February 06, 2023
TikTok is home to some of the internet's craziest food trends. Whether it's macaroni and cheese made with Flamin' Hot Cheetos or more dangerous options like NyQuil chicken, most of the app's culinary creations can be played for laughs.
That is certainly the case for Tanara Mallory, a West Oak Lane native whose comedic reactions to questionable cooking videos have amassed millions of views over the last few months. Most of her videos follow a similar formula: Mallory spots a so-called cooking "hack" or food trend video, then narrates over it to poke fun at the creator's recipe, sometimes even shouting in surprise when a chef uses their hands to mix spaghetti or combines unlikely pairings like chicken wings and peanut butter.
"The first food video that stood out to me had this big ball of ground beef, and it was wrapped in cooked macaroni and cheese and put into the oven," Mallory said. "When the chef cut the ball open, it was still raw in the middle and I was so confused, like what is going on here? I had to duet the video, and when I did, people started tagging me in all of these other cooking videos."
Mallory, who works as a production cook at a chain supermarket, has gained more than 2.3 million followers and received more than 37.7 million likes on her TikTok videos since she launched the account in 2019. She discovered the app shortly after a risky surgery that nearly took her life. With months of recovery ahead before she could return to work, Mallory's daughter suggested that she try out TikTok to pass the time.
At first, Mallory tried to follow trends and participate in dances, but when she realized that she didn't look like the young people who became viral sensations at the beginning of the pandemic, she started making parodies of their content. After gaining some traction, Mallory tried out what she calls "hood hacks," a series of videos where she took everyday household items and takeout containers to make kids' toys and other gadgets to help people save money.
@tanaradoublechocolate #greenscreenvideo I’m Back !!! I GOT TAGGED A LOT IN THIS ONE! Thank y’all 🤣😂 Video Credits @JaneBrain #fyp #comedy #everybodysocreative #philly #viral #food #cooking ♬ original sound - Tanara
Suddenly, users started responding to her videos. People would tag her in TikToks and request videos from her, and even her neighbors in West Oak Lane began noticing her social media growth. Still, when she uploaded that first food-related video in August, she was unaware of how far her sarcastic commentary would take her.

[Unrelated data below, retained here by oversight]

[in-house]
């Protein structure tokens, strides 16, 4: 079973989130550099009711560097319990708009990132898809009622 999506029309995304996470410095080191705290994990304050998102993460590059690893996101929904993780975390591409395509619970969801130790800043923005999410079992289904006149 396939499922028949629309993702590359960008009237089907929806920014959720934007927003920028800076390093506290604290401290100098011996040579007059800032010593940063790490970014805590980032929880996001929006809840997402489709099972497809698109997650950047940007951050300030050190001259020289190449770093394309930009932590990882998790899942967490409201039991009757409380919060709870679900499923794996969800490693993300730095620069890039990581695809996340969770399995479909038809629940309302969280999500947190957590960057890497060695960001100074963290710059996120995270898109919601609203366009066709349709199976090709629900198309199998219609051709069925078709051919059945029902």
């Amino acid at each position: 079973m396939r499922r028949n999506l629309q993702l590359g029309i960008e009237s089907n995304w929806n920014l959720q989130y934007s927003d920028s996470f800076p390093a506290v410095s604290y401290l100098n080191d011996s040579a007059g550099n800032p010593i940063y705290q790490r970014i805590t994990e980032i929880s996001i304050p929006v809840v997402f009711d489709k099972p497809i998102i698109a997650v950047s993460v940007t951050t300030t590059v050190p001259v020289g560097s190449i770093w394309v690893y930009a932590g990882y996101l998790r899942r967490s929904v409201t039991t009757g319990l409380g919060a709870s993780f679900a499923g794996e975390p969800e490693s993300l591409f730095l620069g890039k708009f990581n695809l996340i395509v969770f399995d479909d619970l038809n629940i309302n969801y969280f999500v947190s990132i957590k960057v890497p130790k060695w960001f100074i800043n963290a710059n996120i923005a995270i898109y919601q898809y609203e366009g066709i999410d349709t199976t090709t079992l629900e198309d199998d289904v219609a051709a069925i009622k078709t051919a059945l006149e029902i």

"I don't write any of this down," said Mallory. "I watch the video twice and then freestyle each video, so the reactions you're seeing are natural. I think that's why people have taken to them so well, because I'm saying what everyone else is thinking. I'm pretty sure none of them are real cooking videos. At least, I hope not."
Though many of the comments on Mallory's videos urge her to do commercials or stand-up comedy, she maintains that she's not a real comedian. While she's known as a jokester and "the life of the party," it wasn't until she began to see viral success on TikTok that she realized that people wanted to engage with her comedy.
"I have no theater background and I'm not a comedian," Mallory said. "This is just me giving viewers a slightly elevated version of myself. It started out as something fun and has turned into something more than I ever could have imagined."
@tanaradoublechocolate #greenscreenvideo COFFEE IS A GREAT EYE OPENER🤣 Video Credits @Anna Rothfuss #comedy #food #coffee #everybodysocreative #viral #cooking #philly #fyp ♬ Monkeys Spinning Monkeys - Kevin MacLeod & Kevin The Monkey
Most of Mallory's social media presence is focused on TikTok. As her videos gain traction and popularity, however, she is aiming to spend more time growing an audience on other social media platforms. Though she posts many of her TikToks on YouTube, fans that want more long-form content can look out for new videos later this year.
"It's overwhelming because things are growing so quickly," Mallory continued. "People have been reaching out to me saying that they're sick at home or they're disabled and they haven't laughed in so long. Seeing comments like that is motivating for me, because it's more than just me sitting in front of the camera trying to make people laugh, it's deeper. It's hard to laugh with everything that's going on in the world now, so I feel like it's healing. Comedy is what heals me."